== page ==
A bright assistant D.A. investigates a gruesome hatchet murder and hides a clue he found at the crime scene. Under professional threats and an attempt on his life, he goes on heartbroken because evidence point to the woman he still loves.
Phil and Kate have a baby boy named Jake. They hire a baby-sitter, Camilla, to look after Jake and she becomes part of the family. The Sheridan's friend and neighbor, Ned, takes a liking to... See full summary »
After a long spate of bad luck, the little criminal Tony and his gang successfully rob one of Brink's security transports, taking $30,000. Surprisingly their coup doesn't make the press. ... See full summary »
Arms dealers from several companies vie to sell the most expensive and highest tech weapons to a South American dictator. There are complications; understanding the exact nature of how '... See full summary »
Rachel arrives in New York from her Amish community intent on becoming a dancer. Unfortunately Billy Minsky's Burlesque is hardly the place for her Dances From The Bible. But the show's ... See full summary »
Someone does a nasty hatchet job on a San Fransisco big noise and the Assistant D.A. takes charge of the investigation. Through a web of blackmail and prostitution involving the Governor, an old lover of the law man emerges as a prime suspect and he has to deal with his personal feelings as well as the case. Written by
Jeremy Perkins <email@example.com>
According to Joe Eszterhas's autobiography he hated the final film. Director William Friedkin changed Eszterhas's script so much, he threatened to remove his name from the credits. Paramount settled with him by giving him a "blind script deal" worth two to four million dollars. Later, Friedkin admitted that he did virtually rewrote the script, but Friedkin also said that this film was his most favorite film he had ever made. See more »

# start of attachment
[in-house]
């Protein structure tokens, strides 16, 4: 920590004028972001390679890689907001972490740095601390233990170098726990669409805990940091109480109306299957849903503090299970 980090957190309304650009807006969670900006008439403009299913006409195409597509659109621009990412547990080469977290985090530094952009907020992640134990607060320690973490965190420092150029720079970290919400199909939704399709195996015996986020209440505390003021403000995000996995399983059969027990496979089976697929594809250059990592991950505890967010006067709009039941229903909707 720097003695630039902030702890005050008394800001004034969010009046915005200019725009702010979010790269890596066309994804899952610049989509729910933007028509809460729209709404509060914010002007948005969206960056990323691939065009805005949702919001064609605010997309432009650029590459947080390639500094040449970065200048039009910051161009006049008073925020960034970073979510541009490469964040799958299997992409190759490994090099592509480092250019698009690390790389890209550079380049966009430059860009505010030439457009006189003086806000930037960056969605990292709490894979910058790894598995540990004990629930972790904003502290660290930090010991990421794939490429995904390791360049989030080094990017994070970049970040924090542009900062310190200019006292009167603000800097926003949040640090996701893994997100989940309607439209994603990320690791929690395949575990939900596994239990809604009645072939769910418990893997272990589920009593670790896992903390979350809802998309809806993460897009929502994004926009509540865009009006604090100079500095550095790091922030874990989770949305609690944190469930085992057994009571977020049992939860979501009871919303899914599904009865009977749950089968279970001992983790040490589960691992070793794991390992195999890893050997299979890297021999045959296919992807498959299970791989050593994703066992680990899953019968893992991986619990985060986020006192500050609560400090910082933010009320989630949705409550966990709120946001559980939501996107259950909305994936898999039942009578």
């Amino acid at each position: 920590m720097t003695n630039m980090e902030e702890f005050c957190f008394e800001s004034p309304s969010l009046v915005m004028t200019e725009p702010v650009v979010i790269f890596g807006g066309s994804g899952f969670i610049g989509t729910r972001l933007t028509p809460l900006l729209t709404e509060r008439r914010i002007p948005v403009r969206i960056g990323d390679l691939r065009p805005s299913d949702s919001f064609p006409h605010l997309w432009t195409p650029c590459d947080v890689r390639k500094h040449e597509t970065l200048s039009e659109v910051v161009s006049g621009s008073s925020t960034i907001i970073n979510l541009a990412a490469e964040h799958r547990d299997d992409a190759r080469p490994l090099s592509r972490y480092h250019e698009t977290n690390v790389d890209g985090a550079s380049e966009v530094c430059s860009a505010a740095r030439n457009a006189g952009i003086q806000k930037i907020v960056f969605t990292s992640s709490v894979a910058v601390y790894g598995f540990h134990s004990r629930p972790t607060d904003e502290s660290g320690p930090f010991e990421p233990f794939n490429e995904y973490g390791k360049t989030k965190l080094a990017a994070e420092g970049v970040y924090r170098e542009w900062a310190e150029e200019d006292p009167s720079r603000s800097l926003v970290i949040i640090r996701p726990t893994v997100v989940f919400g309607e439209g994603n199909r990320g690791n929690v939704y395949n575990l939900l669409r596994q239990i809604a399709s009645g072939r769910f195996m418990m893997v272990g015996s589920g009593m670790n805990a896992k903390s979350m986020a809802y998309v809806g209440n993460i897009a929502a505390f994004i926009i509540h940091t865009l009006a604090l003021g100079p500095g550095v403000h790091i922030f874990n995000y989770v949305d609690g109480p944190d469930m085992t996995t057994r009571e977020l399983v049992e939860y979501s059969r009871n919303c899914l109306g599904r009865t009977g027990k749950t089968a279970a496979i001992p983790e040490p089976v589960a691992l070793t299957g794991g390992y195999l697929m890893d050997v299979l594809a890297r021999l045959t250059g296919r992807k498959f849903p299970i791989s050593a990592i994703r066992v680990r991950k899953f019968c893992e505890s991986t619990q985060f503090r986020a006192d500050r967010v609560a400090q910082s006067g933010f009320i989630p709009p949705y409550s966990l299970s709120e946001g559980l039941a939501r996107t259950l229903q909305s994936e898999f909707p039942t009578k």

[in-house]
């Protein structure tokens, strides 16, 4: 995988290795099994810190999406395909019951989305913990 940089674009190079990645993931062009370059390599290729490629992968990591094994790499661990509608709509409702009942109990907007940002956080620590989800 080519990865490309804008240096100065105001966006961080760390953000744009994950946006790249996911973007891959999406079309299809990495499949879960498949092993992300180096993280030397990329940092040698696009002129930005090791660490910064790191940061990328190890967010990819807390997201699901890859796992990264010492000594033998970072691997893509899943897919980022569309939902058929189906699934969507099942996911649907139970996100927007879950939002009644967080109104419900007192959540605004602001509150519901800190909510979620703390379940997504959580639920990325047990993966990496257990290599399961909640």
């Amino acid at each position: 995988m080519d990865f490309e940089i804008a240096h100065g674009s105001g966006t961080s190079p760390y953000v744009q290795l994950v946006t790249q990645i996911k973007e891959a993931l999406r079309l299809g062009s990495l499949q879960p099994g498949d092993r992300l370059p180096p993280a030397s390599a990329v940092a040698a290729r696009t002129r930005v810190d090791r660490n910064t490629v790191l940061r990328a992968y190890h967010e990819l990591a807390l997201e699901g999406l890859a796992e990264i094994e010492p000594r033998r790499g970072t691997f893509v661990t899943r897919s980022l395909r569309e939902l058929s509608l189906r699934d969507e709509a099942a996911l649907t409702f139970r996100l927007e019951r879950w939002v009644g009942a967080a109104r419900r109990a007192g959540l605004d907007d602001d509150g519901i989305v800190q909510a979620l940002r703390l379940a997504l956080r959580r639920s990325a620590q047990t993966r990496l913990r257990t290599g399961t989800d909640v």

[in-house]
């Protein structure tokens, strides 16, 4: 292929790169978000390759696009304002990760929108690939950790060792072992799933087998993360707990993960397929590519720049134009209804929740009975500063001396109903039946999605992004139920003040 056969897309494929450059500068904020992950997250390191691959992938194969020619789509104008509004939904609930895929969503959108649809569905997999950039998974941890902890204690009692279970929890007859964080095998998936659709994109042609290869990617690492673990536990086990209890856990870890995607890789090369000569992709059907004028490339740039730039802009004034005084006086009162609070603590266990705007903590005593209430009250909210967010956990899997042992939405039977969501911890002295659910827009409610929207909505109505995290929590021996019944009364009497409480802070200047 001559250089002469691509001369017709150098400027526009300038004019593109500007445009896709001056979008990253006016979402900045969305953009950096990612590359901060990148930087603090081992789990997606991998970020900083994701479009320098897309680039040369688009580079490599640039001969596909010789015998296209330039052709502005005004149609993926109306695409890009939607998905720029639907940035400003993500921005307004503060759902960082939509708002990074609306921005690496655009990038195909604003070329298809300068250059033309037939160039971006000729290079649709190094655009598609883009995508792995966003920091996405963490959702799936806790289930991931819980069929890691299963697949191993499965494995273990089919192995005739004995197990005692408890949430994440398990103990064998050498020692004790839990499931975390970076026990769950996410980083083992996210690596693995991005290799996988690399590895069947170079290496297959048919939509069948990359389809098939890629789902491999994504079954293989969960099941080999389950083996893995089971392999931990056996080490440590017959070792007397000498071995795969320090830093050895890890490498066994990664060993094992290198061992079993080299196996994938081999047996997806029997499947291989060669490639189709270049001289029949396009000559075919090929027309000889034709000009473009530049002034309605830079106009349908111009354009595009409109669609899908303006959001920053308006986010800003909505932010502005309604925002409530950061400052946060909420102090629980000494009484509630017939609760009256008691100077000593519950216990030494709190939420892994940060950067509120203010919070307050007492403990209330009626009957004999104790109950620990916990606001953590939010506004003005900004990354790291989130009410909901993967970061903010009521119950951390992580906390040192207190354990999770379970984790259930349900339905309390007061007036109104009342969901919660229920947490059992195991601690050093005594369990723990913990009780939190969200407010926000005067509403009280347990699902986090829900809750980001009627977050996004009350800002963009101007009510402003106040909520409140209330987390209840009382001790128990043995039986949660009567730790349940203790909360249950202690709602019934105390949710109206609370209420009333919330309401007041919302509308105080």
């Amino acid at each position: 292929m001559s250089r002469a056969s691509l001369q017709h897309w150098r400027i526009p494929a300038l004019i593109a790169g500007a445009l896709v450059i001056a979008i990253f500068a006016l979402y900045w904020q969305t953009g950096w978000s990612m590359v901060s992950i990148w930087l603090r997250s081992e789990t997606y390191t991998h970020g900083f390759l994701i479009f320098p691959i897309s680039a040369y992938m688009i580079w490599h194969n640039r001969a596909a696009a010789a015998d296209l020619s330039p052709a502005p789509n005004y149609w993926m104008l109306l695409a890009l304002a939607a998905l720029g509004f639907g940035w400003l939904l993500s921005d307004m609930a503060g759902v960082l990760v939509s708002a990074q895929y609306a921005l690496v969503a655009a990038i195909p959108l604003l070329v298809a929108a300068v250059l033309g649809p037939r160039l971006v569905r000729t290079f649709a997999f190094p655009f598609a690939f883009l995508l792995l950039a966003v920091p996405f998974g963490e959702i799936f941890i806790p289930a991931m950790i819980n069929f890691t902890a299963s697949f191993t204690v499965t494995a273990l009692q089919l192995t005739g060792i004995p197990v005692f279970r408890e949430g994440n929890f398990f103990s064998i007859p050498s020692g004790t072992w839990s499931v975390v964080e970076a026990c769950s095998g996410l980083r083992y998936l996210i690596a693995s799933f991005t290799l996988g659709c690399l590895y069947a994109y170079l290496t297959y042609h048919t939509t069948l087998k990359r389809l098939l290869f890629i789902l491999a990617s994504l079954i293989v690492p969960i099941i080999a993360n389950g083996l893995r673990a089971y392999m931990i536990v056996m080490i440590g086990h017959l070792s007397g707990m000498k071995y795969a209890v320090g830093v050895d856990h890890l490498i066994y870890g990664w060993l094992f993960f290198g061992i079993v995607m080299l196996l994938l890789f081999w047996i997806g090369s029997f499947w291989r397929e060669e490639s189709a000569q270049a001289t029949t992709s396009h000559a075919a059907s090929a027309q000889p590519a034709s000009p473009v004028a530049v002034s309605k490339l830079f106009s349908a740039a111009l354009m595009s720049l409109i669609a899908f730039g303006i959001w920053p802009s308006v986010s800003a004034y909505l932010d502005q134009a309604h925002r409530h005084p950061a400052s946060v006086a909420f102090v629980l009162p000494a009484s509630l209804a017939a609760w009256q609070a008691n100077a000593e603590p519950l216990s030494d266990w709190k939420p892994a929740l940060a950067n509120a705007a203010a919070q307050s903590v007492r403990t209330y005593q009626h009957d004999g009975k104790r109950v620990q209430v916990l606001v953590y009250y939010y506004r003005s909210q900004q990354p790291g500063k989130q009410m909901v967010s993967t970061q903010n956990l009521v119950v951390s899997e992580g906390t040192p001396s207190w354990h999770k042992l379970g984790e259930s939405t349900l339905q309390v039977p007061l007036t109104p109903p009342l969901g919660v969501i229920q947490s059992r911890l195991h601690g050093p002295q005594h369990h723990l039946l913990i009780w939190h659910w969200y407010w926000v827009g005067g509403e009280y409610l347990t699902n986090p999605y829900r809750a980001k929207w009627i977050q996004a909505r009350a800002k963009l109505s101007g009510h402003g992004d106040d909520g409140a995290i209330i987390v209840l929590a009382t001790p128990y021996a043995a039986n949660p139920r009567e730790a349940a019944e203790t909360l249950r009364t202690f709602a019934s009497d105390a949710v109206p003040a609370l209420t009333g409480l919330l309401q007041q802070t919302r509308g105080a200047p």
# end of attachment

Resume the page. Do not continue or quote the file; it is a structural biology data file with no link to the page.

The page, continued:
I think this may have been successful in its day, simply because of the sex. There is the appearance of some sex acts on the screen presented in a couple voyeuristic contexts, but I think the target was a much deeper appeal: a whole world driven by insatiable, conventionally deviant female sex drive. The writer had previously cashed in with this idea and Hollywood chose to try again but with a real director.
This formula isn't just about sex, its about turning the noir mechanics on its head. Noir depends on an outside fate that arbitrarily throws strangers together in situations that are designed for and controlled by the values of watching, outside the world of the action.
Here, everyone knows each other beforehand. There are essentially no strangers. The driving force is supernatural as in noir, but it is rooted in and owned by the people we see. Its simple sexual desire, lust.
The story is ordinary, the sex unconvincingly simulated. Even the automotive stunts are limp. There's some craft in how it is put together visually though, enough to keep me engaged.
But there is one remarkable feature. The score is hypnotizing. It is bicameral, both halves based on prototypical themes. The male theme: lustful, uncontrollable and apt to be violent is from (almost directly) Stravinski's Rite of Spring. Its wildly erotic, threatening, dangerous. The female side (until the end that is) is a Celtic anthem, soft, passive, receptive, drifting.
I do not ever recall something so directly cast, so borrowed and yet so effective. I saw this close to a film (Duel at Diablo) where the score was literally canned bits from old movies and the dialog all dubbed). This part is fun, and much more tantalizingly erotic than what you will see.
Ted's Evaluation -- 2 of 3: Has some interesting elements.
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